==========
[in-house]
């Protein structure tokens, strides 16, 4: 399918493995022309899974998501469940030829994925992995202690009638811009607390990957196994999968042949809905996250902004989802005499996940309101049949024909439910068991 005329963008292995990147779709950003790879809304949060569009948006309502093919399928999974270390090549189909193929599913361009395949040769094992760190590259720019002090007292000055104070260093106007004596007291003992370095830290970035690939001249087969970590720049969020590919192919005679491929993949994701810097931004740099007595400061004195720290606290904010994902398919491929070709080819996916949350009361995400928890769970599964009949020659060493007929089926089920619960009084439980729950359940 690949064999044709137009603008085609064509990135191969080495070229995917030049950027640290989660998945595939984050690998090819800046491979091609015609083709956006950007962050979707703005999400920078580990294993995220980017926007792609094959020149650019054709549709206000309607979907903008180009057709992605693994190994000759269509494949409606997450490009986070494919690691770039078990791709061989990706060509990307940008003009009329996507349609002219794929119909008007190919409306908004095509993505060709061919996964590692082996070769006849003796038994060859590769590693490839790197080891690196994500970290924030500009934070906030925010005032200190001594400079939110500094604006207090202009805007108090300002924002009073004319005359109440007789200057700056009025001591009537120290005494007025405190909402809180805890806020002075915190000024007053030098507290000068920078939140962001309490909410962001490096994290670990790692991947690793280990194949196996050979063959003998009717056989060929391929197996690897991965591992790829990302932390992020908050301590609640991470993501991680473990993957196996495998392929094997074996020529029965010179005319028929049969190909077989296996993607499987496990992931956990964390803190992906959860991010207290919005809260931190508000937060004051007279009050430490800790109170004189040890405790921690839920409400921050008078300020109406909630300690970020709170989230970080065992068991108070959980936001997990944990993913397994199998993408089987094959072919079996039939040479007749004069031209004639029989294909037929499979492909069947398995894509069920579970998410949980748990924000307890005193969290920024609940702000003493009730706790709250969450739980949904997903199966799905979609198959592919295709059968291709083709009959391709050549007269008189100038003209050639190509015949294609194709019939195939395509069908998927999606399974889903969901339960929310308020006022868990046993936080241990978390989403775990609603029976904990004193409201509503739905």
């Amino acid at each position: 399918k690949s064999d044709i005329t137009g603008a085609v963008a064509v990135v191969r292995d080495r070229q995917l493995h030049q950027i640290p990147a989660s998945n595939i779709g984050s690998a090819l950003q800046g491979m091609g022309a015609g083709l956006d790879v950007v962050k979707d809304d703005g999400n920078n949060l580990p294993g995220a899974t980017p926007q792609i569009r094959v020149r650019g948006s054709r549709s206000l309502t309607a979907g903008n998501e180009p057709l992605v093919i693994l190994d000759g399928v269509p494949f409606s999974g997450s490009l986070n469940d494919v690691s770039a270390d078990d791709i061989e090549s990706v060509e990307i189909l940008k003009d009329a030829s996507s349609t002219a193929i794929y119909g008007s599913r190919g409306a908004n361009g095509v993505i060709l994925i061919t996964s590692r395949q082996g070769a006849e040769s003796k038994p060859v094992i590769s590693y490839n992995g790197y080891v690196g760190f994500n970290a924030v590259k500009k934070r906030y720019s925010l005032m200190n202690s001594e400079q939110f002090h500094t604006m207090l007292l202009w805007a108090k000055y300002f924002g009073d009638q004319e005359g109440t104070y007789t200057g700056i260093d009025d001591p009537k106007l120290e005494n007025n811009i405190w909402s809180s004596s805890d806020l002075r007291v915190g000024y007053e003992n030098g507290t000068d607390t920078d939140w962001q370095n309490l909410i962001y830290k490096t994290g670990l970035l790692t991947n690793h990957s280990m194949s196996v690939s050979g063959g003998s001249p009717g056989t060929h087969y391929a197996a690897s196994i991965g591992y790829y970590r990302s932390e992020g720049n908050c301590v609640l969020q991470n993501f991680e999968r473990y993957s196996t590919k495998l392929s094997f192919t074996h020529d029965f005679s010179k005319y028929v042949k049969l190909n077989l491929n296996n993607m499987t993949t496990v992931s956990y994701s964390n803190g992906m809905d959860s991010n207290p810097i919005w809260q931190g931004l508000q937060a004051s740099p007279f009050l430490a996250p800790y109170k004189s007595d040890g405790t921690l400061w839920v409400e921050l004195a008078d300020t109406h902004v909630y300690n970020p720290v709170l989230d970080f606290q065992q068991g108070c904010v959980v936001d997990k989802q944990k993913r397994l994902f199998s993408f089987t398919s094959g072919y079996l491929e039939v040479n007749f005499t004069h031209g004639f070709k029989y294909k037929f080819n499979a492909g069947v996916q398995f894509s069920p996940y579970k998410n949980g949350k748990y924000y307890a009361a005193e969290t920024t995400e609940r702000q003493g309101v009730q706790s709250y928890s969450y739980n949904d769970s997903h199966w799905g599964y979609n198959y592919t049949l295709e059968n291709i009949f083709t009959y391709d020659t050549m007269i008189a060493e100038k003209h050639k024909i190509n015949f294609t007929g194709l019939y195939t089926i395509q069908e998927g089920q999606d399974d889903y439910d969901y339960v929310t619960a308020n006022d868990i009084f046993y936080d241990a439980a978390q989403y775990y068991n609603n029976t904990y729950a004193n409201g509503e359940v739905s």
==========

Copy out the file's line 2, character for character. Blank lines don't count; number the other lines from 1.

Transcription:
């Protein structure tokens, strides 16, 4: 399918493995022309899974998501469940030829994925992995202690009638811009607390990957196994999968042949809905996250902004989802005499996940309101049949024909439910068991 005329963008292995990147779709950003790879809304949060569009948006309502093919399928999974270390090549189909193929599913361009395949040769094992760190590259720019002090007292000055104070260093106007004596007291003992370095830290970035690939001249087969970590720049969020590919192919005679491929993949994701810097931004740099007595400061004195720290606290904010994902398919491929070709080819996916949350009361995400928890769970599964009949020659060493007929089926089920619960009084439980729950359940 690949064999044709137009603008085609064509990135191969080495070229995917030049950027640290989660998945595939984050690998090819800046491979091609015609083709956006950007962050979707703005999400920078580990294993995220980017926007792609094959020149650019054709549709206000309607979907903008180009057709992605693994190994000759269509494949409606997450490009986070494919690691770039078990791709061989990706060509990307940008003009009329996507349609002219794929119909008007190919409306908004095509993505060709061919996964590692082996070769006849003796038994060859590769590693490839790197080891690196994500970290924030500009934070906030925010005032200190001594400079939110500094604006207090202009805007108090300002924002009073004319005359109440007789200057700056009025001591009537120290005494007025405190909402809180805890806020002075915190000024007053030098507290000068920078939140962001309490909410962001490096994290670990790692991947690793280990194949196996050979063959003998009717056989060929391929197996690897991965591992790829990302932390992020908050301590609640991470993501991680473990993957196996495998392929094997074996020529029965010179005319028929049969190909077989296996993607499987496990992931956990964390803190992906959860991010207290919005809260931190508000937060004051007279009050430490800790109170004189040890405790921690839920409400921050008078300020109406909630300690970020709170989230970080065992068991108070959980936001997990944990993913397994199998993408089987094959072919079996039939040479007749004069031209004639029989294909037929499979492909069947398995894509069920579970998410949980748990924000307890005193969290920024609940702000003493009730706790709250969450739980949904997903199966799905979609198959592919295709059968291709083709009959391709050549007269008189100038003209050639190509015949294609194709019939195939395509069908998927999606399974889903969901339960929310308020006022868990046993936080241990978390989403775990609603029976904990004193409201509503739905």